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    Quote Originally Posted by chibe_K
    I wonder who the head coach is for women's team ? Is it still Cheah Soon Kit ?
    Yup, he's still the one in charge!

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    Quote Originally Posted by khwong
    Yup, he's still the one in charge!
    Cheah Soon Kit is in charge of the Women National Doubles. He is a good coach and he is doing well so far.

    The National Women is under Li Mao whom he is currently coaching Wong Mew Choo but I heard Julia Wong and Norshaliza will be joing the national training soon.

    What happened to the rest of the Malaysian Women Single? Are they still around?

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    woon sze mei was quite a good player

    but she became a coach already

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    yup... she is good. how about Julia Wong from Malacca. We have a few upcoming player. Hope they will made more impact.

    If only our women could win a major title, then only we could command some respect in our women performance

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    Quote Originally Posted by event
    Still, when a country can combine a successful system of grooming elite athletes with a large pool of prospective champions from which to select those elite prodigies, their chances of success is bound to be higher. This may be why China dominates both the men's (at least on a team basis) and women's game today. For small countries like Denmark or Malaysia to be competitive, they need to be more effective in their training or more perceptive or fortunate in their selection of prodigies.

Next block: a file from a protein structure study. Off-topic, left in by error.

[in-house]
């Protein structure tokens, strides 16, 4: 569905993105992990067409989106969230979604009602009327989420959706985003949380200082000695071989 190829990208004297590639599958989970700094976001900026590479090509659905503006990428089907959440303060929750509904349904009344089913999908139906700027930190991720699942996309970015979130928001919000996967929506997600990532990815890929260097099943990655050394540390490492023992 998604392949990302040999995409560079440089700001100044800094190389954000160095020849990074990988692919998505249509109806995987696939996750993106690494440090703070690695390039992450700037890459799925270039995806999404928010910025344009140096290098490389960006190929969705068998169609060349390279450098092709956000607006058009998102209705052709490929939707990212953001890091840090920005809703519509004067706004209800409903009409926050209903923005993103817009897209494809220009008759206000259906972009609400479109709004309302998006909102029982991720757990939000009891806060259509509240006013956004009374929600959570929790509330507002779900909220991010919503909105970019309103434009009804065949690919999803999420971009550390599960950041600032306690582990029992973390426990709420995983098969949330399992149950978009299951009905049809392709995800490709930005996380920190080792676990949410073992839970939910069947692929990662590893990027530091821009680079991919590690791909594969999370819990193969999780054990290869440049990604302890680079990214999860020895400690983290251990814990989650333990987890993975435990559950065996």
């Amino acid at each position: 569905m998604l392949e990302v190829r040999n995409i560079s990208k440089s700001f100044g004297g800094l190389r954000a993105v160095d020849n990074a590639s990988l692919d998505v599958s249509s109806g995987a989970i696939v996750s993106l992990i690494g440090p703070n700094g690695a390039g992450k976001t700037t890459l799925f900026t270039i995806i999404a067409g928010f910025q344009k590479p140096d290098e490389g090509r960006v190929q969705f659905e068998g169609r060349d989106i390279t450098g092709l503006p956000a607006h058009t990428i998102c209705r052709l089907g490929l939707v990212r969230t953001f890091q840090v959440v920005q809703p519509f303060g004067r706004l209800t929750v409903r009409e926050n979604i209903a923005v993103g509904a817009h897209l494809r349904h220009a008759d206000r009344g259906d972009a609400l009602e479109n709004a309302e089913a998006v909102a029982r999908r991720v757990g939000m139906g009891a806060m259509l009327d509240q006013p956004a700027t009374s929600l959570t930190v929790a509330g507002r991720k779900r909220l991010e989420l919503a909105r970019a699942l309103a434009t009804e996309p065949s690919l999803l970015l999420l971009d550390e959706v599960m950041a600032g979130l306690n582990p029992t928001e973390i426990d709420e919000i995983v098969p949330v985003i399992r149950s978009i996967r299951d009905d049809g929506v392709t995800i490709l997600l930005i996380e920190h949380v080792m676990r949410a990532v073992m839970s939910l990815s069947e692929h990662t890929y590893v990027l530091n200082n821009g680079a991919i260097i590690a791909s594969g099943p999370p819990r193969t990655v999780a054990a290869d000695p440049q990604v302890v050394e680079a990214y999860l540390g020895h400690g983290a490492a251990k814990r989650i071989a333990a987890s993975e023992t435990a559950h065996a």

(I have to agree with you on this one. A bigger base means more to choose from. Singapore, being physically small with a very small population size, has been struggling to increase its talent pool and therefore has to resort to foreign talent.)

    (But as you have indicated, there are a few exceptions like Denmark in particular. Despite its relatively small talent pool, Denmark has consistently produced world-class players. Maybe it is the badminton culture that has started long ago and an orderly system of assimilating newcomers into it and developing them into top-class players. For example, how may Asian badminton superpowers have a professional league as in Denmark?)


    But from a bottom-up perspective, is there any cultural or economic barrier or anything else in the system of recruitment, training or even exposure to the sport that would limit the size of the talent pool for women more than for men? For example, I have only heard of a handful of women who played for Malaysia who were not of Chinese backbadminton culture that has been
    ground.
    Interesting observation, but this may produce different answers from country to country and from sport to sport.

    First, there is still a taboo on girls participating in sports for many Asian families and I was told that in Iran, the women played out of sight of men in major badminton tournaments, ie, they are not found on the same courts as the men for religious reasons. Badminton is not a cheap game either as the shuttlecocks are costly unless sponsored. Many Asian countries are still economically underdeveloped compared to the West.

    Cultural priorities like education being supremely important to the overseas Chinese that they rather see their children doing well in studies than in sports. In Singapore, even though sports talented students are offered a place in our prestigious Sports School, their parents may reject the offer in preference for a normal type school to ensure that their children can concentrate on their studies. So, in the end, the talent pool gets even smaller, unless there is a mindset change.